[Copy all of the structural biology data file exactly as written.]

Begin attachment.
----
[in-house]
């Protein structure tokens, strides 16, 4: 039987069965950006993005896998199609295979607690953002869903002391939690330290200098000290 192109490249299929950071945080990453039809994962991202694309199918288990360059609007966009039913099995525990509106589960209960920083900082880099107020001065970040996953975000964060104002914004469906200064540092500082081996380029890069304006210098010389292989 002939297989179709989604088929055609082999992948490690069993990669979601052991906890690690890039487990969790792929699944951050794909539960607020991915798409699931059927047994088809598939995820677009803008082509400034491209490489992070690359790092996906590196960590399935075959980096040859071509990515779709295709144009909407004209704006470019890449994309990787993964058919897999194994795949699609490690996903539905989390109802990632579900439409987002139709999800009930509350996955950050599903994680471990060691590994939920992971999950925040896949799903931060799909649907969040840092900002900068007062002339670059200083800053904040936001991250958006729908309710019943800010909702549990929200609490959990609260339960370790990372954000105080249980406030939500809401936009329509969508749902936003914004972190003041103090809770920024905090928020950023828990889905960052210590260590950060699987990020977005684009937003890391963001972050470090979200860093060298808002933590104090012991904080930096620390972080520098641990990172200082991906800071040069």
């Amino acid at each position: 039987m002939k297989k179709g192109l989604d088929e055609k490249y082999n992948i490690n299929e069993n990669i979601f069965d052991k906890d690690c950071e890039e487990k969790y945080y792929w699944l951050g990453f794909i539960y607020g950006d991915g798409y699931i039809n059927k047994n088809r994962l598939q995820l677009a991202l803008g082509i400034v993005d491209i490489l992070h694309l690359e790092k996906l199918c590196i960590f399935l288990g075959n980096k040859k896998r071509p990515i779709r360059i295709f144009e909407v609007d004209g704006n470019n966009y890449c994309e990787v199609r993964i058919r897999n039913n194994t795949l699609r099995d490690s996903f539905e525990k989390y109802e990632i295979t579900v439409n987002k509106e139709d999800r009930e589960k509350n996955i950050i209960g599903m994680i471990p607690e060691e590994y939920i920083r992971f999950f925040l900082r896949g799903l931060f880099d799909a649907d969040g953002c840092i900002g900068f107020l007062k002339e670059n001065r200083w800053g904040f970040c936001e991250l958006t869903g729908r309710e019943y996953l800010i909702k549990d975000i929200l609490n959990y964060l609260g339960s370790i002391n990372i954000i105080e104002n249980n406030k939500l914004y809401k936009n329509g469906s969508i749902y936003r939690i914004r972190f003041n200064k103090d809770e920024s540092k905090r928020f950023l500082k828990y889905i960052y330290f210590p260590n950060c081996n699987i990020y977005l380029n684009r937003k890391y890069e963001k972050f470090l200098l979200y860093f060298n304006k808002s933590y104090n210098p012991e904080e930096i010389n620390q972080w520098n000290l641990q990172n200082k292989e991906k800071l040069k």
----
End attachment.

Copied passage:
[in-house]
């Protein structure tokens, strides 16, 4: 039987069965950006993005896998199609295979607690953002869903002391939690330290200098000290 192109490249299929950071945080990453039809994962991202694309199918288990360059609007966009039913099995525990509106589960209960920083900082880099107020001065970040996953975000964060104002914004469906200064540092500082081996380029890069304006210098010389292989 002939297989179709989604088929055609082999992948490690069993990669979601052991906890690690890039487990969790792929699944951050794909539960607020991915798409699931059927047994088809598939995820677009803008082509400034491209490489992070690359790092996906590196960590399935075959980096040859071509990515779709295709144009909407004209704006470019890449994309990787993964058919897999194994795949699609490690996903539905989390109802990632579900439409987002139709999800009930509350996955950050599903994680471990060691590994939920992971999950925040896949799903931060799909649907969040840092900002900068007062002339670059200083800053904040936001991250958006729908309710019943800010909702549990929200609490959990609260339960370790990372954000105080249980406030939500809401936009329509969508749902936003914004972190003041103090809770920024905090928020950023828990889905960052210590260590950060699987990020977005684009937003890391963001972050470090979200860093060298808002933590104090012991904080930096620390972080520098641990990172200082991906800071040069």
């Amino acid at each position: 039987m002939k297989k179709g192109l989604d088929e055609k490249y082999n992948i490690n299929e069993n990669i979601f069965d052991k906890d690690c950071e890039e487990k969790y945080y792929w699944l951050g990453f794909i539960y607020g950006d991915g798409y699931i039809n059927k047994n088809r994962l598939q995820l677009a991202l803008g082509i400034v993005d491209i490489l992070h694309l690359e790092k996906l199918c590196i960590f399935l288990g075959n980096k040859k896998r071509p990515i779709r360059i295709f144009e909407v609007d004209g704006n470019n966009y890449c994309e990787v199609r993964i058919r897999n039913n194994t795949l699609r099995d490690s996903f539905e525990k989390y109802e990632i295979t579900v439409n987002k509106e139709d999800r009930e589960k509350n996955i950050i209960g599903m994680i471990p607690e060691e590994y939920i920083r992971f999950f925040l900082r896949g799903l931060f880099d799909a649907d969040g953002c840092i900002g900068f107020l007062k002339e670059n001065r200083w800053g904040f970040c936001e991250l958006t869903g729908r309710e019943y996953l800010i909702k549990d975000i929200l609490n959990y964060l609260g339960s370790i002391n990372i954000i105080e104002n249980n406030k939500l914004y809401k936009n329509g469906s969508i749902y936003r939690i914004r972190f003041n200064k103090d809770e920024s540092k905090r928020f950023l500082k828990y889905i960052y330290f210590p260590n950060c081996n699987i990020y977005l380029n684009r937003k890391y890069e963001k972050f470090l200098l979200y860093f060298n304006k808002s933590y104090n210098p012991e904080e930096i010389n620390q972080w520098n000290l641990q990172n200082k292989e991906k800071l040069k």